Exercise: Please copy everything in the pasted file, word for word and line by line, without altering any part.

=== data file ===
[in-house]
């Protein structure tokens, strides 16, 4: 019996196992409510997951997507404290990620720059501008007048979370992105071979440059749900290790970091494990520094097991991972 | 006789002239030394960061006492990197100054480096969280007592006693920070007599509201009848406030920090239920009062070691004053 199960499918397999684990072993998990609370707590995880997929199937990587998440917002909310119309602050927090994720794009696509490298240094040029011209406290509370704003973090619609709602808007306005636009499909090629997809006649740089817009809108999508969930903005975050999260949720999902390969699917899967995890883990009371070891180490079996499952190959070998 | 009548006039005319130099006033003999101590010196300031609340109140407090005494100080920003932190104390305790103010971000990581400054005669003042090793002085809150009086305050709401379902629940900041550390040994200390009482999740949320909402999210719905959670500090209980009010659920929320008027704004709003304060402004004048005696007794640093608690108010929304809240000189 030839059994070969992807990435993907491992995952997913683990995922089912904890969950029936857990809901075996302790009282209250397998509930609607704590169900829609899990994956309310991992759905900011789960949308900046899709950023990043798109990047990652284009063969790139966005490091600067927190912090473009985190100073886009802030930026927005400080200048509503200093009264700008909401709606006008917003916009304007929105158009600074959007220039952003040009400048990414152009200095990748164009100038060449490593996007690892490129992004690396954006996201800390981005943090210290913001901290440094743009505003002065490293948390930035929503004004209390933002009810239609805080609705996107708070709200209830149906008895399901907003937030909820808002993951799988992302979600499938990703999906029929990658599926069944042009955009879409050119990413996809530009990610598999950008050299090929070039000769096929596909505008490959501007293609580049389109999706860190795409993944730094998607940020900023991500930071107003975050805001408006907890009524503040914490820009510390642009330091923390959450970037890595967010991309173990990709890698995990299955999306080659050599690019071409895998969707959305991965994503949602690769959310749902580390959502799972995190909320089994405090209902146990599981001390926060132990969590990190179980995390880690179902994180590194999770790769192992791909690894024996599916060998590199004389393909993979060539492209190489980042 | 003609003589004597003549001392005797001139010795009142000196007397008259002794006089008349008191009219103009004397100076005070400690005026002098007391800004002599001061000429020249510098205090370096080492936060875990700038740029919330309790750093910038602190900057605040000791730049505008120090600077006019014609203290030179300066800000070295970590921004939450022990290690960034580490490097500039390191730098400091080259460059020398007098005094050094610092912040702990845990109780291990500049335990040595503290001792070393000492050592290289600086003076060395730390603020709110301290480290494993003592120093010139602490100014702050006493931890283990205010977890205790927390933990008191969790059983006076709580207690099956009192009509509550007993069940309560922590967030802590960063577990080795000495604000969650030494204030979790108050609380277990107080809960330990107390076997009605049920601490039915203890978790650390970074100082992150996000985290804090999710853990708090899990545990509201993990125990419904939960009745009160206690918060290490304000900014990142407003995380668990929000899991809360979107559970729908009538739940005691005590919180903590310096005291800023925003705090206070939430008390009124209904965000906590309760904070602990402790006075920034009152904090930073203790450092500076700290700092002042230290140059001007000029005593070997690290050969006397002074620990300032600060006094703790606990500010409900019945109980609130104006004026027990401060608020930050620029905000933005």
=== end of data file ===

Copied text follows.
[in-house]
């Protein structure tokens, strides 16, 4: 019996196992409510997951997507404290990620720059501008007048979370992105071979440059749900290790970091494990520094097991991972 | 006789002239030394960061006492990197100054480096969280007592006693920070007599509201009848406030920090239920009062070691004053 199960499918397999684990072993998990609370707590995880997929199937990587998440917002909310119309602050927090994720794009696509490298240094040029011209406290509370704003973090619609709602808007306005636009499909090629997809006649740089817009809108999508969930903005975050999260949720999902390969699917899967995890883990009371070891180490079996499952190959070998 | 009548006039005319130099006033003999101590010196300031609340109140407090005494100080920003932190104390305790103010971000990581400054005669003042090793002085809150009086305050709401379902629940900041550390040994200390009482999740949320909402999210719905959670500090209980009010659920929320008027704004709003304060402004004048005696007794640093608690108010929304809240000189 030839059994070969992807990435993907491992995952997913683990995922089912904890969950029936857990809901075996302790009282209250397998509930609607704590169900829609899990994956309310991992759905900011789960949308900046899709950023990043798109990047990652284009063969790139966005490091600067927190912090473009985190100073886009802030930026927005400080200048509503200093009264700008909401709606006008917003916009304007929105158009600074959007220039952003040009400048990414152009200095990748164009100038060449490593996007690892490129992004690396954006996201800390981005943090210290913001901290440094743009505003002065490293948390930035929503004004209390933002009810239609805080609705996107708070709200209830149906008895399901907003937030909820808002993951799988992302979600499938990703999906029929990658599926069944042009955009879409050119990413996809530009990610598999950008050299090929070039000769096929596909505008490959501007293609580049389109999706860190795409993944730094998607940020900023991500930071107003975050805001408006907890009524503040914490820009510390642009330091923390959450970037890595967010991309173990990709890698995990299955999306080659050599690019071409895998969707959305991965994503949602690769959310749902580390959502799972995190909320089994405090209902146990599981001390926060132990969590990190179980995390880690179902994180590194999770790769192992791909690894024996599916060998590199004389393909993979060539492209190489980042 | 003609003589004597003549001392005797001139010795009142000196007397008259002794006089008349008191009219103009004397100076005070400690005026002098007391800004002599001061000429020249510098205090370096080492936060875990700038740029919330309790750093910038602190900057605040000791730049505008120090600077006019014609203290030179300066800000070295970590921004939450022990290690960034580490490097500039390191730098400091080259460059020398007098005094050094610092912040702990845990109780291990500049335990040595503290001792070393000492050592290289600086003076060395730390603020709110301290480290494993003592120093010139602490100014702050006493931890283990205010977890205790927390933990008191969790059983006076709580207690099956009192009509509550007993069940309560922590967030802590960063577990080795000495604000969650030494204030979790108050609380277990107080809960330990107390076997009605049920601490039915203890978790650390970074100082992150996000985290804090999710853990708090899990545990509201993990125990419904939960009745009160206690918060290490304000900014990142407003995380668990929000899991809360979107559970729908009538739940005691005590919180903590310096005291800023925003705090206070939430008390009124209904965000906590309760904070602990402790006075920034009152904090930073203790450092500076700290700092002042230290140059001007000029005593070997690290050969006397002074620990300032600060006094703790606990500010409900019945109980609130104006004026027990401060608020930050620029905000933005």